i have to write a research paper for my biology class on probiotics more specifically, b. thetaiotaomicron and b. longum, and their effect on polysaccharide metabolism, when mutually colonizing the cecum or co-colonizing the cecum. this is the study i refer to if you are interested. : http://www.ncbi.nlm.nih.gov/pmc/articles/PMC1661682/
Anyways, it got me thinking that our gut flora is an extremely important in a lot of metabolic functioning and signaling especially when dealing with carbohydrates. our residential bacteria make up 90% of the cells in our body. so shouldn't we be looking at gut microbiota more closely? it doesnt seem to gain as much attention in our paleo world and i wonder why?
As we have gotten more sterile as humans we have seen a rise in a number of disorders including IBS and IBD (diseases a lot of people come to paleo to fix). anyone out there an expert on gut flora? any recommendations we haven't already heard?
This study tends to make me think that it's a very individual thing. could there be a day in the future where doctors make individual probiotic cocktails based on your genome and existing microbiota? could this lead to much more effortless health?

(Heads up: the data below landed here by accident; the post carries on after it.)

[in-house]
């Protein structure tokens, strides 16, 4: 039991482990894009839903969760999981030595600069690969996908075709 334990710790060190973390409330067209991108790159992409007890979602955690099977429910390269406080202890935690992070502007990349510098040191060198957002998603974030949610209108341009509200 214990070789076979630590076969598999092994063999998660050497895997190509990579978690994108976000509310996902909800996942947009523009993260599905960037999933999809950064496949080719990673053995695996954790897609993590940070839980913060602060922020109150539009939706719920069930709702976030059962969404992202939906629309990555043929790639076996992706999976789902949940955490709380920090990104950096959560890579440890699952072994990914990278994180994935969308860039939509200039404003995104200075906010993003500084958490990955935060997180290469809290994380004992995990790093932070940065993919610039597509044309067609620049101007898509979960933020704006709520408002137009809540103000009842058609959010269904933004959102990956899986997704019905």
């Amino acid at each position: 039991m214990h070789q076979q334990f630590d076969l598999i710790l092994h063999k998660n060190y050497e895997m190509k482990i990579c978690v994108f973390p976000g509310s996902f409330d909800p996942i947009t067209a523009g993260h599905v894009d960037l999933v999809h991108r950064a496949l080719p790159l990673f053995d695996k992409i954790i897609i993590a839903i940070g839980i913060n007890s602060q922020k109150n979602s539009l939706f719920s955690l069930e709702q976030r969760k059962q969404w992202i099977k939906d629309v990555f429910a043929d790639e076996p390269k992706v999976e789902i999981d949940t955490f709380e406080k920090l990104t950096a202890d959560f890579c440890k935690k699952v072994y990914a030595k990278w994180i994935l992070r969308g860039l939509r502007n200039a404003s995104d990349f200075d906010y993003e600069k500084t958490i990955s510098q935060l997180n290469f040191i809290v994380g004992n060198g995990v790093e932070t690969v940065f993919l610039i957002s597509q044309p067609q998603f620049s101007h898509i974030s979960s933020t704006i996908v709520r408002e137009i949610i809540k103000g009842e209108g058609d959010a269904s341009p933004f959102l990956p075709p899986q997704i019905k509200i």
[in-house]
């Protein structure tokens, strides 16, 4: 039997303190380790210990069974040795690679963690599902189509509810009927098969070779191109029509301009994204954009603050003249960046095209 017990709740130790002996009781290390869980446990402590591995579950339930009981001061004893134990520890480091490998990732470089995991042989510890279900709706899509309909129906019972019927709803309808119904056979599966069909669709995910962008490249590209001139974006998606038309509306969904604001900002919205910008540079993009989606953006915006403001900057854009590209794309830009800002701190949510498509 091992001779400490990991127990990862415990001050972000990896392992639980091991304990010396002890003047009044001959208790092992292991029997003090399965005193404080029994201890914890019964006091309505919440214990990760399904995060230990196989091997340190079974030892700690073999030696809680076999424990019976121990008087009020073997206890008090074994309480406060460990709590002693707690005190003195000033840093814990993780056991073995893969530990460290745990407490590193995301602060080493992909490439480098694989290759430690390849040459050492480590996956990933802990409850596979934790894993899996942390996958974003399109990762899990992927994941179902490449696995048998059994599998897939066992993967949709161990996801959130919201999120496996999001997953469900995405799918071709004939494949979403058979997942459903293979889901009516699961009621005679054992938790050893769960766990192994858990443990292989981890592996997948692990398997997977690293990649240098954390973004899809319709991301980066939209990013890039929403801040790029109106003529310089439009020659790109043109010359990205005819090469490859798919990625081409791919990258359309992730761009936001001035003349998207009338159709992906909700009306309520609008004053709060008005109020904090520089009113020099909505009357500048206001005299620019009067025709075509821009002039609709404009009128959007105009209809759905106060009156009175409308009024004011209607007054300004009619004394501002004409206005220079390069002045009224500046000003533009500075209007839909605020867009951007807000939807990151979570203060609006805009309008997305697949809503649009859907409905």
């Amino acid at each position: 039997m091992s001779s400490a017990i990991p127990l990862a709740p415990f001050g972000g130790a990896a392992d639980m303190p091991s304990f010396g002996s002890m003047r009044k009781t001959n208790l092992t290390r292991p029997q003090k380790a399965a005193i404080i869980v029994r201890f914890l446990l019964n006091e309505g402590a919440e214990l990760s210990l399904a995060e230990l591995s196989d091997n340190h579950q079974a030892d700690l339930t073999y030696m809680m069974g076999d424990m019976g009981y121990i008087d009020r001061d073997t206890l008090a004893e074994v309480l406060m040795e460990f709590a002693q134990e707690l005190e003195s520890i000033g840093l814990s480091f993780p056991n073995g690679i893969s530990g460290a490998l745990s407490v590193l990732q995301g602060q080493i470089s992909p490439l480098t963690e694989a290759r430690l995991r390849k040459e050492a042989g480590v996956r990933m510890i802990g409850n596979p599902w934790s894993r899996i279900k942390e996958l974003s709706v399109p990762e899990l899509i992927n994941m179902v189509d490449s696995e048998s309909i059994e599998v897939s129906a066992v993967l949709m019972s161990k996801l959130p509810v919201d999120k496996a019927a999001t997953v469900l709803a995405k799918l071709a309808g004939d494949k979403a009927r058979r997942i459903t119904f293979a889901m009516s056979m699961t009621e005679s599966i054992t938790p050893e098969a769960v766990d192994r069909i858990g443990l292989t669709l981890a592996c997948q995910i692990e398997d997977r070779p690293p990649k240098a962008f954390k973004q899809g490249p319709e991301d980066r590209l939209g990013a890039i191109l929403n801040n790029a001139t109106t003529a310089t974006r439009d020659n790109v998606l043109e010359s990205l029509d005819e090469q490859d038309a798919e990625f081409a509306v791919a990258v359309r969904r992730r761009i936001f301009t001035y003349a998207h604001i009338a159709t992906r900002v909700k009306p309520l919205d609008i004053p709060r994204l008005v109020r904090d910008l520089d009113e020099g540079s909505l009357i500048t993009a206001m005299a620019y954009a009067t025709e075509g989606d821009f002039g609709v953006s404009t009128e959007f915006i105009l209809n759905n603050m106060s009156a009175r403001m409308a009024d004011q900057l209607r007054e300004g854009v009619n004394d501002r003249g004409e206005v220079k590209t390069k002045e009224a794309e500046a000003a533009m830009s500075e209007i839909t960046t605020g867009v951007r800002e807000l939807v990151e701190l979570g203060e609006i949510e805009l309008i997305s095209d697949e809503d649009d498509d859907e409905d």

it seems like probiotics don't get the recognition they deserve and i wanted to start a conversation on them. i'd love to hear any of your thoughts on the topic even if you don't address any of the questions i've brought up.
asked byjake_7 (2338)
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on September 29, 2012
at 05:38 PM
By default, gut health should not be difficult to achieve. While probiotics are important, especially if we can naturally incorporate them into our diets, the elimination of ingested toxins and gut irritants is just as or even more important.
I'm glad that this aspect is gaining more and more steam in the mainstream, but in my opinion, it's really a lost cause if it doesn't go along with a removal of the foods causing it to begin with.
Like recommending someone eat raw sauerkraut and whole grains in the same sentence.
on September 29, 2012
at 03:52 PM
I think the research world is starting to recognize the importance. I was at the Farm and Fermentation festival in Petaluma, CA and spoke to a gentleman who's a UCSF researcher studying the connections between gut disbyosis and heart disease and obesity.
WAPF has a lot of material on gut health, BTW.